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Sen. Durbin On Senate Floor: 'This Sacred Place Was Desecrated' During Capitol Storming

WASHINGTON (CBS) -- As members of Congress returned to finish the presidential electoral vote count on Wednesday night, U.S. Sen. Dick Durbin (D-Illinois) invoked the hallowed space of the U.S. Capitol – and denounced President Donald Trump – in the wake of the storming of the Capitol earlier in the day.

"This is a special place. This is a sacred place. This sacred place was desecrated by a mob today on our watch. This temple to democracy was defiled by was defiled by thugs, who roamed the halls – sat in this chair, Mr. Vice President – one that you vacated at 2:15 this afternoon," Durbin said.

Durbin said the mob did not spring up spontaneously.

"The mob was invited to come to Washington on this day by this president for one reason – because he knew the Electoral College vote was going to be counted this day," Durbin said.

He said President Trump wanted the mob to disrupt the vote.

"This mob was inspired by a president who cannot accept defeat," Durbin said.

Durbin said President Trump was already has been spreading "wild conspiracy theories" about the 2020 election. He pointed in particular to President Trump's remarks in a call with Georgia Secretary of State Brad Raffensperger in which Mr. Trump said in part: ""All I want to do is this. I just want to find 11,780 votes, which is one more than we have. Because we won the state."

"This president begs, he coaxes, he even threatens that secretary of state to find the votes he needs," Durbin said. "In any other venue, that would be an obvious crime."

Durbin compared the push to contest the 2020 election to the 1876 election between Republican Ohio Gov. Rutherford B. Hayes and Democratic New York Gov. Samuel Tilden. At the end of the night on Election Night, Tilden was ahead in the popular vote, but Florida, Louisiana, and South Carolina were disputed.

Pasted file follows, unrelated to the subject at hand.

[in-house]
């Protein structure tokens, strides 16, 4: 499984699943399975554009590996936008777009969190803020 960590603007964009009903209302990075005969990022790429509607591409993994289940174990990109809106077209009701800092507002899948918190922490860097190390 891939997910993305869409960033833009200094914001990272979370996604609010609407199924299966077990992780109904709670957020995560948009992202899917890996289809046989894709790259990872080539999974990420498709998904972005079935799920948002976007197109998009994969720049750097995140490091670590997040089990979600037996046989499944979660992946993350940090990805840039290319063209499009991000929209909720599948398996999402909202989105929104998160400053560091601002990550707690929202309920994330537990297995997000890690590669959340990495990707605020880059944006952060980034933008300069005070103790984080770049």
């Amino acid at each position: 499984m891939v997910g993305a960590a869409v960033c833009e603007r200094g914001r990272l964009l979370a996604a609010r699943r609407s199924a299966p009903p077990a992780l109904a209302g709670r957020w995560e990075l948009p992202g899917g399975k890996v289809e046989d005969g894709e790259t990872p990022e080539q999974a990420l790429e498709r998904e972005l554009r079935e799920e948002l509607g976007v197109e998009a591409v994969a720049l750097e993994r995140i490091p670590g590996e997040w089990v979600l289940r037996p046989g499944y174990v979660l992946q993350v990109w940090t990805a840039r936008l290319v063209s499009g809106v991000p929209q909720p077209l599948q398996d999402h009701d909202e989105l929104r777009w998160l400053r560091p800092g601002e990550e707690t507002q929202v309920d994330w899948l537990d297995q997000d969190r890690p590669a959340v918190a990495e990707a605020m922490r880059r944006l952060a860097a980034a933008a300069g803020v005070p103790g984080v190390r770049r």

Hayes ended up being elected as a result of the Compromise of 1877. But there was a price.

"It was a commission that killed Reconstruction, that established Jim Crow – that even after the Civil War, which tore this nation apart, it re-enslaved African-Americans," Durbin said, adding that the compromise also led to a trend of voter suppression that persists to this day.

Durbin earlier issued a statement on Twitter condemning the violence and President Trump's words.

"President Trump incited his followers to violence. They stormed the Capitol and stopped the House and Senate in session. We do not know at this point the extent of the damage or injuries they have caused," he tweeted. "This shameful chapter in our nation's history is the real legacy of Donald Trump. On January 20, we can begin the process of healing the wounds of this country and start to put this national nightmare behind us."

Supporters of President Trump stormed the U.S. Capitol in Washington, D.C., on Wednesday, forcing the evacuation of the Senate as lawmakers counted electoral votes to certify President-elect Joe Biden's victory in the November election. The chaos erupted shortly after Mr. Trump gave a speech once again falsely claiming to have won a second term.

The angry mob clashed with police, climbed walls and broke windows and doors at the Capitol Building. Some breached the Senate Chamber as police officers drew their guns.

The nation's capital was under curfew Tuesday night as a result of the violence. One woman died after she was shot at the Capitol and several others were hospitalized with injuries, officials said.

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